In an effort to fight upstart content distributors like Netflix, Blockbuster Inc. is planning to eliminate late fees on games and movies as of January 1.
Blockbuster apparently makes as much as $300 million annually on late fees; they think they'll make up for this lost income with increased volume.
Don't know what this will mean to the future of Blockbuster, but I do know that it's just another sign that we're catching up to the future every day, and the way we think about media, content, and ownership is changing rapidly.
Update: Mike sez, "you rent a movie, you have a certain grace period within which you have to return the movie (or game). if you step over that grace period they charge you full price for the thing (minus the original rental fee). you can contest the charge, and if they take it back they'll charge you a $1.25 'restocking fee.' Restocking fees are usually put in place by electronic retailers to deter returns on big ticket items that are not defective. If you buy something and then return it, the company has to deal with more costs to handle the return. But Blockbuster's entire business is based on returns! It doesn't sell movies, it rents them to you with the expectation of getting it back. Their business model hasn't changed any. it's just a way to extort more money out of us consumers."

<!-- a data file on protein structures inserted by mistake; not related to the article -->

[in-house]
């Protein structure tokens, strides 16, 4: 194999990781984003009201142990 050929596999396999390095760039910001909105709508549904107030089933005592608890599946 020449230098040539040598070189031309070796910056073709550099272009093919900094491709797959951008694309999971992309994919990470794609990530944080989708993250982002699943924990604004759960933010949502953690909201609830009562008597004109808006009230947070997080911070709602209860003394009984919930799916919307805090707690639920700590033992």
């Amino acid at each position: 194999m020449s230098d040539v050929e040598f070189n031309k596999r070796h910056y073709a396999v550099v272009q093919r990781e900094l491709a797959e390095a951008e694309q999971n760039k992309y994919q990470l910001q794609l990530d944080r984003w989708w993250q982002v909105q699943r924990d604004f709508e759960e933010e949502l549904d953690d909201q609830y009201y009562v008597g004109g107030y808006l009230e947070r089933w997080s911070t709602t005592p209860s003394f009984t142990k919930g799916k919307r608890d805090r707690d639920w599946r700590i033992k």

You’d be forgiven for thinking the videocassette format long-dead, but it turns out that Betamax is still around. Sony is finally going to withdraw tapes from sale, bringing a 40-year story to an end. The last recorders were sold in 2002. ベータビデオカセットおよびマイクロMVカセットテープ出荷終了のお知らせ [Sony; via The Verge]
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